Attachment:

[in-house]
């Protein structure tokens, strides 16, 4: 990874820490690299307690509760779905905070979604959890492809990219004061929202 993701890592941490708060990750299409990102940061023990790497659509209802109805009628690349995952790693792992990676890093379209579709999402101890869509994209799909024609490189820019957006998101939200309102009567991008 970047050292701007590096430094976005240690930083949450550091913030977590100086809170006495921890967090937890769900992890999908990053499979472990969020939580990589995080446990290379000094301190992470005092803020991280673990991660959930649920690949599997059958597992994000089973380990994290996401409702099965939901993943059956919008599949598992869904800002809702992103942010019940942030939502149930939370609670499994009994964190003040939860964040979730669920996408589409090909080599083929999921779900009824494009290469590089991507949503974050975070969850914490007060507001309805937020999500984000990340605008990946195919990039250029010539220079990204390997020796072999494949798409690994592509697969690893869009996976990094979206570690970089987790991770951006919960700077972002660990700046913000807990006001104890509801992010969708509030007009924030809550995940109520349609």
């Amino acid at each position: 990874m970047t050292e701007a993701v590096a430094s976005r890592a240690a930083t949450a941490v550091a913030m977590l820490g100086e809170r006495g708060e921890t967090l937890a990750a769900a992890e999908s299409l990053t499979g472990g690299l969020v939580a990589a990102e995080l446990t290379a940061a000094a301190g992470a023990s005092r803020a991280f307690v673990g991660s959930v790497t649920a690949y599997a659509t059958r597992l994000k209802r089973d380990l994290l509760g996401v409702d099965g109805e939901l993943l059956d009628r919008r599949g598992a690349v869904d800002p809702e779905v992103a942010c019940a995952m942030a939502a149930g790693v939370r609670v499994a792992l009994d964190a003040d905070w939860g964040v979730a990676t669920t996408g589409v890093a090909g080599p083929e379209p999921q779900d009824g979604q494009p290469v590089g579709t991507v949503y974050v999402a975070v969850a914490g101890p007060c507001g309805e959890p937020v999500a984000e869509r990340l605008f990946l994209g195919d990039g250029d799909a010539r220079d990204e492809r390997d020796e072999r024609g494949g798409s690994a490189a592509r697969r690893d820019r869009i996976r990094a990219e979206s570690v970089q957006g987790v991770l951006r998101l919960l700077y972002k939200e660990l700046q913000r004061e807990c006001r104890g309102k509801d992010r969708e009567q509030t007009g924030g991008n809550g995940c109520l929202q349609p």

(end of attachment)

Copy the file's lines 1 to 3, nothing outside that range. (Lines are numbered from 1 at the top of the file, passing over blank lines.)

[in-house]
């Protein structure tokens, strides 16, 4: 990874820490690299307690509760779905905070979604959890492809990219004061929202 993701890592941490708060990750299409990102940061023990790497659509209802109805009628690349995952790693792992990676890093379209579709999402101890869509994209799909024609490189820019957006998101939200309102009567991008 970047050292701007590096430094976005240690930083949450550091913030977590100086809170006495921890967090937890769900992890999908990053499979472990969020939580990589995080446990290379000094301190992470005092803020991280673990991660959930649920690949599997059958597992994000089973380990994290996401409702099965939901993943059956919008599949598992869904800002809702992103942010019940942030939502149930939370609670499994009994964190003040939860964040979730669920996408589409090909080599083929999921779900009824494009290469590089991507949503974050975070969850914490007060507001309805937020999500984000990340605008990946195919990039250029010539220079990204390997020796072999494949798409690994592509697969690893869009996976990094979206570690970089987790991770951006919960700077972002660990700046913000807990006001104890509801992010969708509030007009924030809550995940109520349609």
């Amino acid at each position: 990874m970047t050292e701007a993701v590096a430094s976005r890592a240690a930083t949450a941490v550091a913030m977590l820490g100086e809170r006495g708060e921890t967090l937890a990750a769900a992890e999908s299409l990053t499979g472990g690299l969020v939580a990589a990102e995080l446990t290379a940061a000094a301190g992470a023990s005092r803020a991280f307690v673990g991660s959930v790497t649920a690949y599997a659509t059958r597992l994000k209802r089973d380990l994290l509760g996401v409702d099965g109805e939901l993943l059956d009628r919008r599949g598992a690349v869904d800002p809702e779905v992103a942010c019940a995952m942030a939502a149930g790693v939370r609670v499994a792992l009994d964190a003040d905070w939860g964040v979730a990676t669920t996408g589409v890093a090909g080599p083929e379209p999921q779900d009824g979604q494009p290469v590089g579709t991507v949503y974050v999402a975070v969850a914490g101890p007060c507001g309805e959890p937020v999500a984000e869509r990340l605008f990946l994209g195919d990039g250029d799909a010539r220079d990204e492809r390997d020796e072999r024609g494949g798409s690994a490189a592509r697969r690893d820019r869009i996976r990094a990219e979206s570690v970089q957006g987790v991770l951006r998101l919960l700077y972002k939200e660990l700046q913000r004061e807990c006001r104890g309102k509801d992010r969708e009567q509030t007009g924030g991008n809550g995940c109520l929202q349609p």